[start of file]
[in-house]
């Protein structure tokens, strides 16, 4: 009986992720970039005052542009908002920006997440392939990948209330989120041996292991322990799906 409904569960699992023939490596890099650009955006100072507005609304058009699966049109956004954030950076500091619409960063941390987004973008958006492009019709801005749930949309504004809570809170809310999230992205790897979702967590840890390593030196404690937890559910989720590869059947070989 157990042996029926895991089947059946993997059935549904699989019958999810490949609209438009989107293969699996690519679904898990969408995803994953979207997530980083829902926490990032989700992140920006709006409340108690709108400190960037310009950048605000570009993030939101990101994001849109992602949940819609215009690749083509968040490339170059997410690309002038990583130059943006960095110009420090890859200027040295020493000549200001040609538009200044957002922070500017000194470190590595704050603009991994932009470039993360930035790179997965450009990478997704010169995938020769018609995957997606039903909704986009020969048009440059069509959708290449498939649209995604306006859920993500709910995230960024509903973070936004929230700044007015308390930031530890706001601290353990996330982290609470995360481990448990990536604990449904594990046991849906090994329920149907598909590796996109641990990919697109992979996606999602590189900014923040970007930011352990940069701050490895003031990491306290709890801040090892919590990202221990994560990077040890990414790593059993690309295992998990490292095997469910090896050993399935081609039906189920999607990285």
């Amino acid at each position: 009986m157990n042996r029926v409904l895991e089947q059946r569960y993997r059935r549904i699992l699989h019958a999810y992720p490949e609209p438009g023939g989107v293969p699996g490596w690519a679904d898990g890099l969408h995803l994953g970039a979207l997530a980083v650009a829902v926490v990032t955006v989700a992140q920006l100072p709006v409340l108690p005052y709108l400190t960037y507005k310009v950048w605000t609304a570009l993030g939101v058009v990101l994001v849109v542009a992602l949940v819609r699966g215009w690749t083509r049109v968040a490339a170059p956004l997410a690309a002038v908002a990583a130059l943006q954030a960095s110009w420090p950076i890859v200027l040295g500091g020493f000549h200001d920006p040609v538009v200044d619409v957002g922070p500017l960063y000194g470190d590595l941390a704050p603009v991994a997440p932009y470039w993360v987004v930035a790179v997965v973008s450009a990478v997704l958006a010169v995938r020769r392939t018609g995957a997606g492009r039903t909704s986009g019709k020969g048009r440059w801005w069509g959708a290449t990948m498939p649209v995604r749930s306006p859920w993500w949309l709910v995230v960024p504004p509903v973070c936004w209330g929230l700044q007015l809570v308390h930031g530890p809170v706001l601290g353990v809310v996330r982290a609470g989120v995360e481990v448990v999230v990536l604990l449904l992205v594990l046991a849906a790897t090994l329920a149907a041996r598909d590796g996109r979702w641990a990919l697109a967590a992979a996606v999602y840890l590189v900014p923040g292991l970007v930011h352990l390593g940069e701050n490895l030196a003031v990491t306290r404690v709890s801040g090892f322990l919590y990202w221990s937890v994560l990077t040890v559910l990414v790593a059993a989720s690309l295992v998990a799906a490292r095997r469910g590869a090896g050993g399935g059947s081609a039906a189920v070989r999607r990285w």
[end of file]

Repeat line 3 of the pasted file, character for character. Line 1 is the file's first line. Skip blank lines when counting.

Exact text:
């Amino acid at each position: 009986m157990n042996r029926v409904l895991e089947q059946r569960y993997r059935r549904i699992l699989h019958a999810y992720p490949e609209p438009g023939g989107v293969p699996g490596w690519a679904d898990g890099l969408h995803l994953g970039a979207l997530a980083v650009a829902v926490v990032t955006v989700a992140q920006l100072p709006v409340l108690p005052y709108l400190t960037y507005k310009v950048w605000t609304a570009l993030g939101v058009v990101l994001v849109v542009a992602l949940v819609r699966g215009w690749t083509r049109v968040a490339a170059p956004l997410a690309a002038v908002a990583a130059l943006q954030a960095s110009w420090p950076i890859v200027l040295g500091g020493f000549h200001d920006p040609v538009v200044d619409v957002g922070p500017l960063y000194g470190d590595l941390a704050p603009v991994a997440p932009y470039w993360v987004v930035a790179v997965v973008s450009a990478v997704l958006a010169v995938r020769r392939t018609g995957a997606g492009r039903t909704s986009g019709k020969g048009r440059w801005w069509g959708a290449t990948m498939p649209v995604r749930s306006p859920w993500w949309l709910v995230v960024p504004p509903v973070c936004w209330g929230l700044q007015l809570v308390h930031g530890p809170v706001l601290g353990v809310v996330r982290a609470g989120v995360e481990v448990v999230v990536l604990l449904l992205v594990l046991a849906a790897t090994l329920a149907a041996r598909d590796g996109r979702w641990a990919l697109a967590a992979a996606v999602y840890l590189v900014p923040g292991l970007v930011h352990l390593g940069e701050n490895l030196a003031v990491t306290r404690v709890s801040g090892f322990l919590y990202w221990s937890v994560l990077t040890v559910l990414v790593a059993a989720s690309l295992v998990a799906a490292r095997r469910g590869a090896g050993g399935g059947s081609a039906a189920v070989r999607r990285w």